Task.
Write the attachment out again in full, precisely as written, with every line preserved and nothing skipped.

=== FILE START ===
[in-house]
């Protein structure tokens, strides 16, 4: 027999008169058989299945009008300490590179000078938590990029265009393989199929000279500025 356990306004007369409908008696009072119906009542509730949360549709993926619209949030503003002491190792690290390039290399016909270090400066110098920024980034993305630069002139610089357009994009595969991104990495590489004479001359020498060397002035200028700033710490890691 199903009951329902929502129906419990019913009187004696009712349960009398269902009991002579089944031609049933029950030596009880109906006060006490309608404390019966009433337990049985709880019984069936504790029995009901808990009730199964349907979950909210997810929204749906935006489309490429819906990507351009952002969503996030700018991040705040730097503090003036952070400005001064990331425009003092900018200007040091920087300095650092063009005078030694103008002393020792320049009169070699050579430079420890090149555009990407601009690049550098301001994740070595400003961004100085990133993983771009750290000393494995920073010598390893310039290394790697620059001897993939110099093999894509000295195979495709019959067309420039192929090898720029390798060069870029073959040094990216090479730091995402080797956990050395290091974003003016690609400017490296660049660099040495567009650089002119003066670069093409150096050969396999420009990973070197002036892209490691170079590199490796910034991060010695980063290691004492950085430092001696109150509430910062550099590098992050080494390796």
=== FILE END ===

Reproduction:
[in-house]
């Protein structure tokens, strides 16, 4: 027999008169058989299945009008300490590179000078938590990029265009393989199929000279500025 356990306004007369409908008696009072119906009542509730949360549709993926619209949030503003002491190792690290390039290399016909270090400066110098920024980034993305630069002139610089357009994009595969991104990495590489004479001359020498060397002035200028700033710490890691 199903009951329902929502129906419990019913009187004696009712349960009398269902009991002579089944031609049933029950030596009880109906006060006490309608404390019966009433337990049985709880019984069936504790029995009901808990009730199964349907979950909210997810929204749906935006489309490429819906990507351009952002969503996030700018991040705040730097503090003036952070400005001064990331425009003092900018200007040091920087300095650092063009005078030694103008002393020792320049009169070699050579430079420890090149555009990407601009690049550098301001994740070595400003961004100085990133993983771009750290000393494995920073010598390893310039290394790697620059001897993939110099093999894509000295195979495709019959067309420039192929090898720029390798060069870029073959040094990216090479730091995402080797956990050395290091974003003016690609400017490296660049660099040495567009650089002119003066670069093409150096050969396999420009990973070197002036892209490691170079590199490796910034991060010695980063290691004492950085430092001696109150509430910062550099590098992050080494390796």